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5 Ways to Eat Healthier While Also Saving Money

Updated on May 28, 2017

Let's Face it: Healthy = Expensive

In our society, it is way cheaper to buy yourself or your family a meal from McDonald's than it is to construct a filling meal that consists of healthy food; however, there are a few ways that you can change your diet to make it that much healthier while also saving some money.


1. Plan Your Meals

Whether you are a college student or a working parent (or any other kind of person), one sure fire way to keep a handle on your finances while trying to eat healthy is to plan your meals for the week. By sitting down on Sunday and making a list, it is harder to spontaneously go out for dinner or grab fast food because you aren't sure what you want for dinner. This also means that you have a list with you when you g to the grocery store, which is an excellent way to avoid the candy and chip aisle to pick up little extra snack foods that you don't need. So not only are you saving money by not splurging on that bag of Doritos and those Red Vines, but you also are avoiding a major temptation in your kitchen.


2. No More Soda!

One of the simplest ways to start feeling better and stop consuming excess sugar is to stop drinking soda. It's so easy to order a soda when you're out to dinner or crack open a can of Coke while you're watching TV or doing work that you hardly notice that you've been drinking far more sugar than you might want to. Once you cut this beast from your life, you'll find yourself far more hydrated and with much more energy for your day to day life.

But how does this save you money? Well, in restaurants and fast food places water is free and soda typically costs around $2 or $3. Suddenly your meals are costing a few dollars less AND you feel better about what you're drinking. Not to mention cutting the cost of soda from your grocery list enables you to either save a few bucks for something else or let's you buy a healthy snack instead. Those little dollars definitely add up!


3. Portion Sizes

This one is the kicker--and the one that a lot of diet programs try to focus on. Cutting portion sizes is one of the best things that you can do for both your health and your wallet. It's been proven time and time again that American food places dish out larger portions than one really needs and that breeds an expectation for larger sizes at other food places and at home. Cutting those portion sizes, a little bit at a time, allows your body to get used to consuming smaller amounts.

And of course, by cutting portion sizes, you also cut your food spending. At restaurants this may not be a change of more than a few bucks, but at the grocery store it means that the things that you buy will last longer. And fewer trips to the store mean fewer swipes of your debit card.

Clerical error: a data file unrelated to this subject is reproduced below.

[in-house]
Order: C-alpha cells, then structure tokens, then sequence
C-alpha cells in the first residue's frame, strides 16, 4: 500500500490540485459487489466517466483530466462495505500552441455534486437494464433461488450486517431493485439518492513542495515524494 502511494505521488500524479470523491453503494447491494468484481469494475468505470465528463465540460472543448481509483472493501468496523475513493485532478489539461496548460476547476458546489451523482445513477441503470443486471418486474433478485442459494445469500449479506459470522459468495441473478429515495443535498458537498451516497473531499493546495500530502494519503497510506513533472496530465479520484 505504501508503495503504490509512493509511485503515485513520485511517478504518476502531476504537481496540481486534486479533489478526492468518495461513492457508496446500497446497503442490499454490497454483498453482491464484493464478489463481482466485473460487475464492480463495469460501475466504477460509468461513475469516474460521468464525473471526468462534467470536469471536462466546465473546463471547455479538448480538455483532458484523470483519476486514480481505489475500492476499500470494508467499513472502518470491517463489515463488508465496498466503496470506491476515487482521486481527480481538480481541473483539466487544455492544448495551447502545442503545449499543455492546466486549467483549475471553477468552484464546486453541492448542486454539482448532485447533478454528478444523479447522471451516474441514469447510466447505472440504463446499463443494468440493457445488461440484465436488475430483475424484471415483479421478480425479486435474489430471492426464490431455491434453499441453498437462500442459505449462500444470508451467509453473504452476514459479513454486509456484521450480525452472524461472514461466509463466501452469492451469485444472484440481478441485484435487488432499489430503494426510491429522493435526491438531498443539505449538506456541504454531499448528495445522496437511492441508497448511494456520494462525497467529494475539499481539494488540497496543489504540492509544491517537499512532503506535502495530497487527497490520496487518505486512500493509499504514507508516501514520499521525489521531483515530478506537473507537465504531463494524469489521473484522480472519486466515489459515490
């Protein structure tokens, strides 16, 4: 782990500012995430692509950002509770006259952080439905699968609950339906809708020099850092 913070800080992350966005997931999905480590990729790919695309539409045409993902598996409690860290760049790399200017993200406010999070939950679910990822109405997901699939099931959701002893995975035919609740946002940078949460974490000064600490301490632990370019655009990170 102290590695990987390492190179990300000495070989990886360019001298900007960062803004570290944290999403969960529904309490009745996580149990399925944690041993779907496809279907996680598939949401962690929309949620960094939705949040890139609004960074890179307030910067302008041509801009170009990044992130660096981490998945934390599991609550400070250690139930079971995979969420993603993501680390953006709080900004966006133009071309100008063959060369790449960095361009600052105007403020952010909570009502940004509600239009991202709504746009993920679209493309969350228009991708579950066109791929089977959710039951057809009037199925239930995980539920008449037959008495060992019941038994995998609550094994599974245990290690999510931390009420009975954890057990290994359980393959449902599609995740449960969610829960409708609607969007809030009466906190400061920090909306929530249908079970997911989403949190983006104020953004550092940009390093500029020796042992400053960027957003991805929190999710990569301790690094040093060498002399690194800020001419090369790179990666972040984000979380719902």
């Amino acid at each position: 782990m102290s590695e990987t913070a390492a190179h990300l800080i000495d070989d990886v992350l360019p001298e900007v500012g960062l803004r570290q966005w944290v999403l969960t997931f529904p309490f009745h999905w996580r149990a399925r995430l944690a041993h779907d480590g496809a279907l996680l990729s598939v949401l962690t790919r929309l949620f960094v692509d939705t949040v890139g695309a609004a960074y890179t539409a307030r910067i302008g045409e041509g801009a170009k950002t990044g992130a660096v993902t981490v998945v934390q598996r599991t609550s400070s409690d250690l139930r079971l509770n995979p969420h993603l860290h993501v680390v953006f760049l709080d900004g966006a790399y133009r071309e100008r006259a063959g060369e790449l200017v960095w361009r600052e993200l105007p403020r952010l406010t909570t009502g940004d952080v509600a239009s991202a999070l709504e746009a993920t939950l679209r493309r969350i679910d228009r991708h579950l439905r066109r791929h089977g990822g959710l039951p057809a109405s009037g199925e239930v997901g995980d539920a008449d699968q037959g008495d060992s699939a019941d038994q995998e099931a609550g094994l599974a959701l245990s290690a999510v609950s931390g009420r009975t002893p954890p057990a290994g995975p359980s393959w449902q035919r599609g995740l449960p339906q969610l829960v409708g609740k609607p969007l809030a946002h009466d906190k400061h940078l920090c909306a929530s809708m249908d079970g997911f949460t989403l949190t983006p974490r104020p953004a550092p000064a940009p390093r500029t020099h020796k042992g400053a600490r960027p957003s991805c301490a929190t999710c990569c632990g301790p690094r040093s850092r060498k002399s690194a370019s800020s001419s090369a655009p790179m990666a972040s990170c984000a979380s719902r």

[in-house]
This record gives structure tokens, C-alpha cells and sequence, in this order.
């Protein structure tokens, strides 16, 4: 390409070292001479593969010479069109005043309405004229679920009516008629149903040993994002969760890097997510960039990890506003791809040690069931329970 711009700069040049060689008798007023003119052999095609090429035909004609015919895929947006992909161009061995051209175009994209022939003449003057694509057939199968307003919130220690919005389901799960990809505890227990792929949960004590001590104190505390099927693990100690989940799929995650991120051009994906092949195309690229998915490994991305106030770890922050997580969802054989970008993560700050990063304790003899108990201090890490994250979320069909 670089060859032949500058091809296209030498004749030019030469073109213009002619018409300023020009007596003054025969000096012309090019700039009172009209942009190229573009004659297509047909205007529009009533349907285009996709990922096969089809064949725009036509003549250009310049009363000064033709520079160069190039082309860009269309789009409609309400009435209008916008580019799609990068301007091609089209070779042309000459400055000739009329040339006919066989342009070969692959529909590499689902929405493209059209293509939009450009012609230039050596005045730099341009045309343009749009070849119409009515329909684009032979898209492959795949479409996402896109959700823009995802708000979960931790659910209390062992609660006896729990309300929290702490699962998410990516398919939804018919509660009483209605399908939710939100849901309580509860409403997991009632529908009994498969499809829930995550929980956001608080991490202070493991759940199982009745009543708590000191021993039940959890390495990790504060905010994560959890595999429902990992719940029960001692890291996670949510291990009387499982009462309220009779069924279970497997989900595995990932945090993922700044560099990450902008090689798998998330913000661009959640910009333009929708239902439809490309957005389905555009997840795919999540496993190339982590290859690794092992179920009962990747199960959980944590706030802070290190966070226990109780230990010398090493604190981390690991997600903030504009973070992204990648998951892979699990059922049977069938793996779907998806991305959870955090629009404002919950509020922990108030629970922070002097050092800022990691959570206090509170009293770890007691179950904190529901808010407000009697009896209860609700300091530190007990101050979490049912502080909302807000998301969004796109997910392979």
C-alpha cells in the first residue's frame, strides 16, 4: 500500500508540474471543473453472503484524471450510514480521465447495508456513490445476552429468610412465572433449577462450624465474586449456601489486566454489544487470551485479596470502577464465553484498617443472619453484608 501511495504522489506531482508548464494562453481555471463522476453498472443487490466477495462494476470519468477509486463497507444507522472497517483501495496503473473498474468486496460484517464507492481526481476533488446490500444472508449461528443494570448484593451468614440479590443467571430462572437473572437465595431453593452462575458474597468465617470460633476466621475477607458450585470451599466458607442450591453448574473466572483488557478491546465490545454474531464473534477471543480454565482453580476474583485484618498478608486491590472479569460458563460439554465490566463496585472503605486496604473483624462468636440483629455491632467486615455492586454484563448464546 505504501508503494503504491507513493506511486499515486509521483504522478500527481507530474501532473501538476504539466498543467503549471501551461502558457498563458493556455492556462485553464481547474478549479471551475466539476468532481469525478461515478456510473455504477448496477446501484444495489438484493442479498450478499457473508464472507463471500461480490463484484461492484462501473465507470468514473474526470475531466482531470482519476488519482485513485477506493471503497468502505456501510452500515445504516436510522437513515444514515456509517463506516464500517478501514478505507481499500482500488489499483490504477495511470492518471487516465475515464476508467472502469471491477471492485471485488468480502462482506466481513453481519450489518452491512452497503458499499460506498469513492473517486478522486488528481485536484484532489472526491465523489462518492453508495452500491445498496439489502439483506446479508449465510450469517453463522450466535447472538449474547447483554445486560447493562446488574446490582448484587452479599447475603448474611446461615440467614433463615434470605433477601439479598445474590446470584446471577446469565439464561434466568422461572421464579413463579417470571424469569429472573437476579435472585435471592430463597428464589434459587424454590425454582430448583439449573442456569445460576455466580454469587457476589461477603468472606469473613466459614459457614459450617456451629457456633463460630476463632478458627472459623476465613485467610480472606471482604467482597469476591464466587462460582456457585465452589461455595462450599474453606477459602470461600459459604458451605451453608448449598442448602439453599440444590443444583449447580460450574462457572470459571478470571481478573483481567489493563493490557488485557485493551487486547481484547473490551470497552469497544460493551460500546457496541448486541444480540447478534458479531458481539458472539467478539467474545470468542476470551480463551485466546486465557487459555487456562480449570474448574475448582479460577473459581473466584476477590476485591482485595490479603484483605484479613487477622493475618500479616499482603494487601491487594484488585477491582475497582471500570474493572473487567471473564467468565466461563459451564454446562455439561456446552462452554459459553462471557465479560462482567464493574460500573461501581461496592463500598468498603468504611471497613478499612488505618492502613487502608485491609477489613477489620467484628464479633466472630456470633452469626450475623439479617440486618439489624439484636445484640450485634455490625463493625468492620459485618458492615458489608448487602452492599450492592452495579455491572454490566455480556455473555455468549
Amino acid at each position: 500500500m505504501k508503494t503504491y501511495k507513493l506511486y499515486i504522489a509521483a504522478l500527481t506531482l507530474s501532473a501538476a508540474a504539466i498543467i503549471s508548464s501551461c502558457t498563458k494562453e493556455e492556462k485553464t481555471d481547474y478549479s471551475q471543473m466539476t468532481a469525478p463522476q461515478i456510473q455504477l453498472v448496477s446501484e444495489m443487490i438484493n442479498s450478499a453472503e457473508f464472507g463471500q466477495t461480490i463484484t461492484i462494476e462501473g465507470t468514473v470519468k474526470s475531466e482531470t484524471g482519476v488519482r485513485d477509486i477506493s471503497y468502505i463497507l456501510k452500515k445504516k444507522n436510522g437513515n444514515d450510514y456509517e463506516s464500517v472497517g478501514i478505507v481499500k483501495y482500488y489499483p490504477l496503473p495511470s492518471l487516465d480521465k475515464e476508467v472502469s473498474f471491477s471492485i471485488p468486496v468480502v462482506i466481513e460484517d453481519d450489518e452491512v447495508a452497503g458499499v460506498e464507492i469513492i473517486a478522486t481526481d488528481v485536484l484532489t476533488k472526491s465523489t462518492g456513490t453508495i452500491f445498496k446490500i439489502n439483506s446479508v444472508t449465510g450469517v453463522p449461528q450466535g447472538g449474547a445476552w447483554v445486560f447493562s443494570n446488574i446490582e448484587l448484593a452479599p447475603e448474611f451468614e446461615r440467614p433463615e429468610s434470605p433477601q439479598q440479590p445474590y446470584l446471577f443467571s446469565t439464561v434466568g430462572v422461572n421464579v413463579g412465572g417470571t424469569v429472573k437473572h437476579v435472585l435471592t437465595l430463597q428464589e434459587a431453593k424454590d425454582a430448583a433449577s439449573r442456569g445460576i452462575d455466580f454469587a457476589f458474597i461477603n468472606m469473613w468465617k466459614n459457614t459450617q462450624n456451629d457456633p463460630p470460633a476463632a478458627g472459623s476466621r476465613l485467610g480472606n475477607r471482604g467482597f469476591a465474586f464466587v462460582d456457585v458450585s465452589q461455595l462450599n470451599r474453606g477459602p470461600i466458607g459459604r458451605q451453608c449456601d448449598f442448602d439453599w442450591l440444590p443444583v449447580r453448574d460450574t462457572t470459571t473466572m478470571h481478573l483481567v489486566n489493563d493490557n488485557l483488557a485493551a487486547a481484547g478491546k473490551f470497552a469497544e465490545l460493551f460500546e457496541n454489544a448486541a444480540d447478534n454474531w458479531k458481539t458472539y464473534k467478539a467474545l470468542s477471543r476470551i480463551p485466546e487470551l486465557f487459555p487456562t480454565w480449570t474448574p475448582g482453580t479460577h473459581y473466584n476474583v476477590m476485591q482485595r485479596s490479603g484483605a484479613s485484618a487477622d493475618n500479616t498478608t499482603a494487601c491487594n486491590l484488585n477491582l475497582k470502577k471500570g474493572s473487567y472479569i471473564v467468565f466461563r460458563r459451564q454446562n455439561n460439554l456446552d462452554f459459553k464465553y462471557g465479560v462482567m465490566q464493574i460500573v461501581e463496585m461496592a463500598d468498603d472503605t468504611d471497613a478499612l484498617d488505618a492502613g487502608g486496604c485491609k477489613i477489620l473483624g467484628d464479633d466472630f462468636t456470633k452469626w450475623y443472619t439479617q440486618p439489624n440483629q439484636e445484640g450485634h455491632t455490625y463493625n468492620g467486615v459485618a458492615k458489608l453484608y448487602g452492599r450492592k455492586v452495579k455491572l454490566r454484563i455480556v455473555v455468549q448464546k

4. Set Rules

This one sort of relates to the planning out of your meals; set rules for yourself. They might be simple, like "No snacks after 8pm," but giving yourself a set of rules will also give you goals, whether it be for the week, the month, or even the entire year. This also is a rule for your spending; maybe your rule is that for every planned meal, at least one central ingredient is something that is on sale or something that you have a coupon for. This is another one of those penny-saving tips, so it may not seem like it makes a huge difference at first, but those pennies add up and in the long run you'll be better off for it!

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5. Eat Local

Now that it's summer, the Farmer's Market is open for business. And most of the time, locally grown and sold food (like the food at farmer's markets) is cheaper than the food you might find at a larger grocery chain. That being said, shopping for produce at the Farmer's Market also keeps you away from the temptations that live in larger grocery stores; you are less likely to come across candy and chips, processed food, and junk food.

Bonus: Shopping local is also incredibly valuable for your community and is a great way to eat both clean AND green.

Staying Healthy

These are just a few simple ways to start introducing healthier habits in your life (and a way to keep a few bucks in your wallet). In other words, this is just the start! The most important part about living a healthy lifestyle is keeping with it. So don't be afraid to start simple and form healthy habits and don't be afraid to reach out to do more for yourself.


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    • Kara Skinner profile image

      Kara Skinner 

      20 months ago from Maine

      This is a great list of tips for eating healthy. It's actually quite easy to eat healthy while on a budget if you make most of your meals at home. I'm really glad you added the one about soda because it makes a huge difference for your health and budget when you skip it and drink water instead.

    • Noa Keshet profile image

      Noa Keshet 

      21 months ago from Israel

      Thanks for the tips! I stopped drinking soda and felt a significant improvement in my health, as well as some weight loss. I also stopped drinking expensive, sugar-loaded, fruit juices. Water is really the best and cheapest option.


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